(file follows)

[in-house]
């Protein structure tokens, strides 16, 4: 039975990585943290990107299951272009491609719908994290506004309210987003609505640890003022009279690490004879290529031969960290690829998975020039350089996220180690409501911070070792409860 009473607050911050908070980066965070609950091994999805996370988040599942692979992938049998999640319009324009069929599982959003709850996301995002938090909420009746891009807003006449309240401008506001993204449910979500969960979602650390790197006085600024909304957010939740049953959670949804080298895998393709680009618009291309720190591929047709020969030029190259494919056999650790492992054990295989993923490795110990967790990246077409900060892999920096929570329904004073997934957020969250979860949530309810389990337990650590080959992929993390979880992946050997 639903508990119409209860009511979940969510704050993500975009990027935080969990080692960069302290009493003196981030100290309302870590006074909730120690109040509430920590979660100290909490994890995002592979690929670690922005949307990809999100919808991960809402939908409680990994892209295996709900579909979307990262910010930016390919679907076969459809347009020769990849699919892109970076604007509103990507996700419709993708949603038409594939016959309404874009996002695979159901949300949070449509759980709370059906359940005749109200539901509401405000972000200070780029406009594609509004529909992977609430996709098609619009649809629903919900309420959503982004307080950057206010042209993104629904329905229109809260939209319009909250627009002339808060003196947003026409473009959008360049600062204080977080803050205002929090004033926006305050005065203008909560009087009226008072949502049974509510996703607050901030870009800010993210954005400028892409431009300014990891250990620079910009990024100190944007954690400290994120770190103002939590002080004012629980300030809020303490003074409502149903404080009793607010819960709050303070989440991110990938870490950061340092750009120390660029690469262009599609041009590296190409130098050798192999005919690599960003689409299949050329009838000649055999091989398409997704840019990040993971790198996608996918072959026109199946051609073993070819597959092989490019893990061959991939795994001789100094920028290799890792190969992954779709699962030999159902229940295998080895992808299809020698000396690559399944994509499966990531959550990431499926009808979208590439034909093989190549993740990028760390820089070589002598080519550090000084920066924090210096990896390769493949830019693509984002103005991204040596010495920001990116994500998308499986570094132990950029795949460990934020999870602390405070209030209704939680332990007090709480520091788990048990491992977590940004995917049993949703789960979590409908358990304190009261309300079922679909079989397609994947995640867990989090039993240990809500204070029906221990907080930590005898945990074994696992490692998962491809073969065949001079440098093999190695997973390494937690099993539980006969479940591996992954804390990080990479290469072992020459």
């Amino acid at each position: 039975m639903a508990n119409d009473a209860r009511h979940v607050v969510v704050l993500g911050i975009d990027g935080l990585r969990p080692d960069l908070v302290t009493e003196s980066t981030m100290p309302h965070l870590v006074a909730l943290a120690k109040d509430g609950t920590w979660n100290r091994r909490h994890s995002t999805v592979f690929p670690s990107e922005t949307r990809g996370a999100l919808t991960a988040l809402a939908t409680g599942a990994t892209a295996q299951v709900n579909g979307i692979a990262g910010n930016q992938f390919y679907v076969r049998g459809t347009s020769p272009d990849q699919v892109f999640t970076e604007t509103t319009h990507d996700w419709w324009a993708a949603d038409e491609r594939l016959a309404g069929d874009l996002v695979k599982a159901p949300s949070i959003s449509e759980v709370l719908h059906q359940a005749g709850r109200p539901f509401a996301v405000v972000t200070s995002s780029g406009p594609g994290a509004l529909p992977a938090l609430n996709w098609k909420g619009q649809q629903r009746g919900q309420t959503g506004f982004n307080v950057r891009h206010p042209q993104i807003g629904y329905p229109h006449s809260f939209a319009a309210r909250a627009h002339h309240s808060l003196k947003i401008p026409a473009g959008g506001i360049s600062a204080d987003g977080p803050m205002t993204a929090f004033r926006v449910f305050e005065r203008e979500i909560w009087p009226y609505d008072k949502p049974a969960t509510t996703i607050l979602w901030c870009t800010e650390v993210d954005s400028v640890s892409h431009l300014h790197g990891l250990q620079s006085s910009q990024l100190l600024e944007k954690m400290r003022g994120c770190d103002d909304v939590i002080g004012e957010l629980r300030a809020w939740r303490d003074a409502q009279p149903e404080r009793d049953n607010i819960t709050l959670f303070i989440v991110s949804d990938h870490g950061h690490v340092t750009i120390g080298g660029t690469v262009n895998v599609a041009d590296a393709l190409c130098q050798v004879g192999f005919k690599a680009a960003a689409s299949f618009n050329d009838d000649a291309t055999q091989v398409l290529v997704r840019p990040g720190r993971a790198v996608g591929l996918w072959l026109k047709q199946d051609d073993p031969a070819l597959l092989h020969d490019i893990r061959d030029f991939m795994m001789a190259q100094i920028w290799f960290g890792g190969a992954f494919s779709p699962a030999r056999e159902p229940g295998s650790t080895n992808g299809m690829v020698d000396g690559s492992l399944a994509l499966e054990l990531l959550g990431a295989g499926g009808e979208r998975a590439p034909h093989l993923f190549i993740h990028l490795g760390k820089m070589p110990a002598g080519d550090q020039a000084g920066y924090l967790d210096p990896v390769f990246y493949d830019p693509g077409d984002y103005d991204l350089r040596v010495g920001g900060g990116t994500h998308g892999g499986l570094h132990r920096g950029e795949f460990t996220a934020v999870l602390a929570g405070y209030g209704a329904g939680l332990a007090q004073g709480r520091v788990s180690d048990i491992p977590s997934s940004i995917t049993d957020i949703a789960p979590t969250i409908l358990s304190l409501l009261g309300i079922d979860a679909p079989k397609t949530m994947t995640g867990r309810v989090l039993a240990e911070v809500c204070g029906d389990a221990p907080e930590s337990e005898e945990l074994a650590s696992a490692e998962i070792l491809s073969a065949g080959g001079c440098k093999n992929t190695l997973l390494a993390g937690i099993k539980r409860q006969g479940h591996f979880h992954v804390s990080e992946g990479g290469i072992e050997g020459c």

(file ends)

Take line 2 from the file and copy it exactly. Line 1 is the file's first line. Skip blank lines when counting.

């Protein structure tokens, strides 16, 4: 039975990585943290990107299951272009491609719908994290506004309210987003609505640890003022009279690490004879290529031969960290690829998975020039350089996220180690409501911070070792409860 009473607050911050908070980066965070609950091994999805996370988040599942692979992938049998999640319009324009069929599982959003709850996301995002938090909420009746891009807003006449309240401008506001993204449910979500969960979602650390790197006085600024909304957010939740049953959670949804080298895998393709680009618009291309720190591929047709020969030029190259494919056999650790492992054990295989993923490795110990967790990246077409900060892999920096929570329904004073997934957020969250979860949530309810389990337990650590080959992929993390979880992946050997 639903508990119409209860009511979940969510704050993500975009990027935080969990080692960069302290009493003196981030100290309302870590006074909730120690109040509430920590979660100290909490994890995002592979690929670690922005949307990809999100919808991960809402939908409680990994892209295996709900579909979307990262910010930016390919679907076969459809347009020769990849699919892109970076604007509103990507996700419709993708949603038409594939016959309404874009996002695979159901949300949070449509759980709370059906359940005749109200539901509401405000972000200070780029406009594609509004529909992977609430996709098609619009649809629903919900309420959503982004307080950057206010042209993104629904329905229109809260939209319009909250627009002339808060003196947003026409473009959008360049600062204080977080803050205002929090004033926006305050005065203008909560009087009226008072949502049974509510996703607050901030870009800010993210954005400028892409431009300014990891250990620079910009990024100190944007954690400290994120770190103002939590002080004012629980300030809020303490003074409502149903404080009793607010819960709050303070989440991110990938870490950061340092750009120390660029690469262009599609041009590296190409130098050798192999005919690599960003689409299949050329009838000649055999091989398409997704840019990040993971790198996608996918072959026109199946051609073993070819597959092989490019893990061959991939795994001789100094920028290799890792190969992954779709699962030999159902229940295998080895992808299809020698000396690559399944994509499966990531959550990431499926009808979208590439034909093989190549993740990028760390820089070589002598080519550090000084920066924090210096990896390769493949830019693509984002103005991204040596010495920001990116994500998308499986570094132990950029795949460990934020999870602390405070209030209704939680332990007090709480520091788990048990491992977590940004995917049993949703789960979590409908358990304190009261309300079922679909079989397609994947995640867990989090039993240990809500204070029906221990907080930590005898945990074994696992490692998962491809073969065949001079440098093999190695997973390494937690099993539980006969479940591996992954804390990080990479290469072992020459």